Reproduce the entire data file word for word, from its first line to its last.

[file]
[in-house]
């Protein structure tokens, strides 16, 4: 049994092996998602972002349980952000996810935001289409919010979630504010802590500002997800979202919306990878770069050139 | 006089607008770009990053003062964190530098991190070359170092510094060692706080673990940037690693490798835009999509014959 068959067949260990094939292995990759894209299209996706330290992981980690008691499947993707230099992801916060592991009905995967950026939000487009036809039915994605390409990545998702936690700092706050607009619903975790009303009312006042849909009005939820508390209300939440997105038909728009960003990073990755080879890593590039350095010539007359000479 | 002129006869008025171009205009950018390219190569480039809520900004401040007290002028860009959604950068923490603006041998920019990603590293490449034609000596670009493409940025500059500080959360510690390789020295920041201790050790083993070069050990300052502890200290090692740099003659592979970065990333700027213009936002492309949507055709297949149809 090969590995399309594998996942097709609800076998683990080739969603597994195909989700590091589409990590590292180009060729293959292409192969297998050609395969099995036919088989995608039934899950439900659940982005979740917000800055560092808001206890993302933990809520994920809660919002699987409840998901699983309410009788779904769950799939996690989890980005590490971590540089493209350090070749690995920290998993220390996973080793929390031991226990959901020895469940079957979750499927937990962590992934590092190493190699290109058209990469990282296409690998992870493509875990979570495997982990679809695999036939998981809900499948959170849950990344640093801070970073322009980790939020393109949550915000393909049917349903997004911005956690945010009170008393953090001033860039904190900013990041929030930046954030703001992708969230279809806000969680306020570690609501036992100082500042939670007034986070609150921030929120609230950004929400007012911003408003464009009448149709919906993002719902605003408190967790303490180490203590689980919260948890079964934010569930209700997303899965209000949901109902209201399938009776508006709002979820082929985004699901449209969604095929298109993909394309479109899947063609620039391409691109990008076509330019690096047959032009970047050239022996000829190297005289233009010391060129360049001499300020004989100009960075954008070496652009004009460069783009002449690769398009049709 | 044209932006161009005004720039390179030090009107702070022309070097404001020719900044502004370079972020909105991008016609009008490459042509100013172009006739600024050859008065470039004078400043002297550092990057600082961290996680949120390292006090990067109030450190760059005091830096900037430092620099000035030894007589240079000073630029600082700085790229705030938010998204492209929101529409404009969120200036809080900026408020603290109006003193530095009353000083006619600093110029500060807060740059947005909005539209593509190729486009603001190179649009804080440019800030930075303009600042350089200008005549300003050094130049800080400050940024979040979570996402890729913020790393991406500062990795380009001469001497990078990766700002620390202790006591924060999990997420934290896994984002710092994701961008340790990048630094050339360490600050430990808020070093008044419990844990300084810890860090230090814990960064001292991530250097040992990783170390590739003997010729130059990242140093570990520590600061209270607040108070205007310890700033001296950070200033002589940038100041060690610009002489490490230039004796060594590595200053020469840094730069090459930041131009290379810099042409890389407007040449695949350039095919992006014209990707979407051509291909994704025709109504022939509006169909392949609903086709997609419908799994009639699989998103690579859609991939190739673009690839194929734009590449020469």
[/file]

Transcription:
[in-house]
């Protein structure tokens, strides 16, 4: 049994092996998602972002349980952000996810935001289409919010979630504010802590500002997800979202919306990878770069050139 | 006089607008770009990053003062964190530098991190070359170092510094060692706080673990940037690693490798835009999509014959 068959067949260990094939292995990759894209299209996706330290992981980690008691499947993707230099992801916060592991009905995967950026939000487009036809039915994605390409990545998702936690700092706050607009619903975790009303009312006042849909009005939820508390209300939440997105038909728009960003990073990755080879890593590039350095010539007359000479 | 002129006869008025171009205009950018390219190569480039809520900004401040007290002028860009959604950068923490603006041998920019990603590293490449034609000596670009493409940025500059500080959360510690390789020295920041201790050790083993070069050990300052502890200290090692740099003659592979970065990333700027213009936002492309949507055709297949149809 090969590995399309594998996942097709609800076998683990080739969603597994195909989700590091589409990590590292180009060729293959292409192969297998050609395969099995036919088989995608039934899950439900659940982005979740917000800055560092808001206890993302933990809520994920809660919002699987409840998901699983309410009788779904769950799939996690989890980005590490971590540089493209350090070749690995920290998993220390996973080793929390031991226990959901020895469940079957979750499927937990962590992934590092190493190699290109058209990469990282296409690998992870493509875990979570495997982990679809695999036939998981809900499948959170849950990344640093801070970073322009980790939020393109949550915000393909049917349903997004911005956690945010009170008393953090001033860039904190900013990041929030930046954030703001992708969230279809806000969680306020570690609501036992100082500042939670007034986070609150921030929120609230950004929400007012911003408003464009009448149709919906993002719902605003408190967790303490180490203590689980919260948890079964934010569930209700997303899965209000949901109902209201399938009776508006709002979820082929985004699901449209969604095929298109993909394309479109899947063609620039391409691109990008076509330019690096047959032009970047050239022996000829190297005289233009010391060129360049001499300020004989100009960075954008070496652009004009460069783009002449690769398009049709 | 044209932006161009005004720039390179030090009107702070022309070097404001020719900044502004370079972020909105991008016609009008490459042509100013172009006739600024050859008065470039004078400043002297550092990057600082961290996680949120390292006090990067109030450190760059005091830096900037430092620099000035030894007589240079000073630029600082700085790229705030938010998204492209929101529409404009969120200036809080900026408020603290109006003193530095009353000083006619600093110029500060807060740059947005909005539209593509190729486009603001190179649009804080440019800030930075303009600042350089200008005549300003050094130049800080400050940024979040979570996402890729913020790393991406500062990795380009001469001497990078990766700002620390202790006591924060999990997420934290896994984002710092994701961008340790990048630094050339360490600050430990808020070093008044419990844990300084810890860090230090814990960064001292991530250097040992990783170390590739003997010729130059990242140093570990520590600061209270607040108070205007310890700033001296950070200033002589940038100041060690610009002489490490230039004796060594590595200053020469840094730069090459930041131009290379810099042409890389407007040449695949350039095919992006014209990707979407051509291909994704025709109504022939509006169909392949609903086709997609419908799994009639699989998103690579859609991939190739673009690839194929734009590449020469």